A property rights bill coming up for a vote in the state legislature is grabbing the attention of the thousands of Tennesseans who choose to live outside city limits.
As it stands now, Tennessee is one of only three states that allows cities to annex outlying areas without a vote, but a grassroots effort hopes to change the law.
Bill Haupt is fighting cancer, living with multiple sclerosis and is also fighting on behalf of property owners across the state who have chosen to live outside city limits. They are the people who have chosen a rural lifestyle without city services, city rules or city taxes.
"To arbitrarily be annexed when you don't know nothing about it, and you receive a letter the mail saying, 'You are now part of my city and here's what to expect with taxes,' it blindsides a lot of people," said Haupt, who founded Tennesseans Against Forced Annexation.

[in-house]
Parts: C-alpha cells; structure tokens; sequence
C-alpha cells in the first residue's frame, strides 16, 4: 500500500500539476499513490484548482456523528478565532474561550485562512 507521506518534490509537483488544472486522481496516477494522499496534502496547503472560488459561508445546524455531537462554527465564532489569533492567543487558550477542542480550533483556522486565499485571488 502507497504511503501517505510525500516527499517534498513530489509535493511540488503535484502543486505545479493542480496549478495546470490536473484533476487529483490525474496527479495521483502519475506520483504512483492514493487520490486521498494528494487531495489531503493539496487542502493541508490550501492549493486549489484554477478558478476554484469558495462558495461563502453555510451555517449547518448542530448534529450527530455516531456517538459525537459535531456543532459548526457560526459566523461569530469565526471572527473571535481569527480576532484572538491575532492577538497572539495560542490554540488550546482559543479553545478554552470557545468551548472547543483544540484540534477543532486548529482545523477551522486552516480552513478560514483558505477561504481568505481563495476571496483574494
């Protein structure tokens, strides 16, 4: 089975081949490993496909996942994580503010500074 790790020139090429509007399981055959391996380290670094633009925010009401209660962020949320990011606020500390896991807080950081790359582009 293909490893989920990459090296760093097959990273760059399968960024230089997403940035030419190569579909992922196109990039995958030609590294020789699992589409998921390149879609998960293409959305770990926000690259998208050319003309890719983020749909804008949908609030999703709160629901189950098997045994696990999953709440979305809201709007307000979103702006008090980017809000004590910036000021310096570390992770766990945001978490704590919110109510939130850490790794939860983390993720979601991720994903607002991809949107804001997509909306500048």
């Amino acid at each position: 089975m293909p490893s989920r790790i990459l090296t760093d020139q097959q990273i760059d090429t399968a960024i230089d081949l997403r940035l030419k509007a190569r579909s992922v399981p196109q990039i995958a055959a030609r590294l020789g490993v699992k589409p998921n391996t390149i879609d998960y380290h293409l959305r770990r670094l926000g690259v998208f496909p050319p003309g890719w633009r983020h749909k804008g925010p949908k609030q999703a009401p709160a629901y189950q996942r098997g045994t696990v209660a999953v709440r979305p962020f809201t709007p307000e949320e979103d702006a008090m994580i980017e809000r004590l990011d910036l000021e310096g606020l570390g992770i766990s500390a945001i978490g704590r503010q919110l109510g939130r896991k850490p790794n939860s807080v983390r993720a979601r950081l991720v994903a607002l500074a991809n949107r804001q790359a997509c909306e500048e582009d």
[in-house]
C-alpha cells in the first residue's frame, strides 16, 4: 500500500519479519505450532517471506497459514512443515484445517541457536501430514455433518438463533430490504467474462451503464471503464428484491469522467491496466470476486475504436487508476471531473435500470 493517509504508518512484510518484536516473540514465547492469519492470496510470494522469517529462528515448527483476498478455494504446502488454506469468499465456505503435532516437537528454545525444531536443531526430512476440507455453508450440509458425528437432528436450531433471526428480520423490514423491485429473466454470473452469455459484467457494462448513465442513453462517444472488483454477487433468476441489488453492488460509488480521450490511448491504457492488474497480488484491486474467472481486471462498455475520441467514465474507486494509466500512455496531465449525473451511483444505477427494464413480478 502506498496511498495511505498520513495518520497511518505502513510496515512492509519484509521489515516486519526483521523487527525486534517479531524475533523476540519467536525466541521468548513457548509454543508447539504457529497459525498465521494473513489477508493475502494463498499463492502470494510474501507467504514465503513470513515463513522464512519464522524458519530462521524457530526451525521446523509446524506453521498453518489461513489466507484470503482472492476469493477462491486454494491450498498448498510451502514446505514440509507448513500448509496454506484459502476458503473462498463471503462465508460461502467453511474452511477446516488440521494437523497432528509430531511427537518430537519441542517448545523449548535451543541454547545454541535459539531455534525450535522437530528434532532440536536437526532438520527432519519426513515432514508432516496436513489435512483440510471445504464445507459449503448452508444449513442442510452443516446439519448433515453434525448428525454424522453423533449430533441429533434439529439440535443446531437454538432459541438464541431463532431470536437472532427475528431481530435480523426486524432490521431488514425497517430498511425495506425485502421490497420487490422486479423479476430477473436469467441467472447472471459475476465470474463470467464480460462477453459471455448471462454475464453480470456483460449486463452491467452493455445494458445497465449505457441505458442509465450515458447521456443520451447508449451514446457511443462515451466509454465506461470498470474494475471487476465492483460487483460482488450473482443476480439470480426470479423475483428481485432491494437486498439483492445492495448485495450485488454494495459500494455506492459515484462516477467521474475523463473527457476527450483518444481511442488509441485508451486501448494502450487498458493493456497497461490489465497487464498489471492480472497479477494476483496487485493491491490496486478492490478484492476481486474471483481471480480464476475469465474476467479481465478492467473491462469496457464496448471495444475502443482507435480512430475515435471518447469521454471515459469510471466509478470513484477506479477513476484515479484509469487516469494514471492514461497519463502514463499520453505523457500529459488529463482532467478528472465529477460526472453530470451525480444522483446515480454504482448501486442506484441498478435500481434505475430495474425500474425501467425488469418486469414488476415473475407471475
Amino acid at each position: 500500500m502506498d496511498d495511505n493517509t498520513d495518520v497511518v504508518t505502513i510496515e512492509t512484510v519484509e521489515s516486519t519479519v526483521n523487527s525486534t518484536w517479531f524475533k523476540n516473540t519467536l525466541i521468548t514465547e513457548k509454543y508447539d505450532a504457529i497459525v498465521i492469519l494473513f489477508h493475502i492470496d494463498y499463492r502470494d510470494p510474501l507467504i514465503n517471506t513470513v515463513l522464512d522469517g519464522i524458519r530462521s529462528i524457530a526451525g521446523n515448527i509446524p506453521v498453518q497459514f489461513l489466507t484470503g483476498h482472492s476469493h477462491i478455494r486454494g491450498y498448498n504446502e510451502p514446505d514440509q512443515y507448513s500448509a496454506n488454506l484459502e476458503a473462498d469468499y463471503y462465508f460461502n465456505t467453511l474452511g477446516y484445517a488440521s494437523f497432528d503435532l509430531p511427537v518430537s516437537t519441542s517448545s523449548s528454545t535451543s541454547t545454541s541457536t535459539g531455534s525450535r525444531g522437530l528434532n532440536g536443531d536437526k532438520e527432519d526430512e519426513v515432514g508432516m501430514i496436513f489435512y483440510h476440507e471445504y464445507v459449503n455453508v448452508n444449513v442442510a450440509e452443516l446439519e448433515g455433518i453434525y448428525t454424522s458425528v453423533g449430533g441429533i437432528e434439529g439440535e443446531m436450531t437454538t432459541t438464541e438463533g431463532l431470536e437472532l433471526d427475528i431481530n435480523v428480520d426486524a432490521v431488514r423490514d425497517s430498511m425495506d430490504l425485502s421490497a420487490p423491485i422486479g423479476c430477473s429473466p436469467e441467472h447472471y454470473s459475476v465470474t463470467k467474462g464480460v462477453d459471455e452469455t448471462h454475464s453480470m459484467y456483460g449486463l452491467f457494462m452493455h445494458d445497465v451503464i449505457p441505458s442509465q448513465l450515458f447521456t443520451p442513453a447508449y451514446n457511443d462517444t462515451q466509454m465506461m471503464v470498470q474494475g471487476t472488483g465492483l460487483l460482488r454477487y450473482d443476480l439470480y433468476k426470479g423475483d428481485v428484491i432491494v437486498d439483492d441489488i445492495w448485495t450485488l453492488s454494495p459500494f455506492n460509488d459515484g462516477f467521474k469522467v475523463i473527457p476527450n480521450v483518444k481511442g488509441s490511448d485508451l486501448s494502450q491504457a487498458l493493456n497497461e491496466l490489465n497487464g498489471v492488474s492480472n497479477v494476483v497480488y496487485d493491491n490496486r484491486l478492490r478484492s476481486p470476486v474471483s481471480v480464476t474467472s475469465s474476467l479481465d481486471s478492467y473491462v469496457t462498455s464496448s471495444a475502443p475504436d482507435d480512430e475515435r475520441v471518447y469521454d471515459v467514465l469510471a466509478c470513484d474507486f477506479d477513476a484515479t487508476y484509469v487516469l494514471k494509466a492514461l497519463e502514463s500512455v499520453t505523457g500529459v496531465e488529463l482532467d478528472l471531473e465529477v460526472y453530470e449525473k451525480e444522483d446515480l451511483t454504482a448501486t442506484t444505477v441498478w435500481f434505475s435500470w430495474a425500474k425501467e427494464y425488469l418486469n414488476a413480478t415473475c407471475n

The city of Mt. Juliet has an aggressive annexation plan in the works, and cities like Hendersonville and Murfreesboro continue to inch out into their counties.
If it sounds strange that a city can swallow up a rural home or neighborhood without the property owners' approval, it is, because 47 states allow the people to vote on those matters.
Tennessee is one of the three others who don't.
The Tennesseans Against Forced Annexation page on Facebook is gaining traffic and support, but the real traction comes from the Tennessee Municipal League - one of the most powerful lobbying groups in the state, which is focused on killing a bill that would bring annexation decisions to a popular vote.
"We are deprived of having a voice in the process. The lobbyists who are working in the best interest of the city have taken over the process and have more influence than we property owners have," Haupt said.
The annexation voters' rights bill is one big step from reaching a full vote in the state legislature, as it is set for a House committee vote Tuesday.
Channel 4 News was unable to reach the Tennessee Municipal League for comment on this story.
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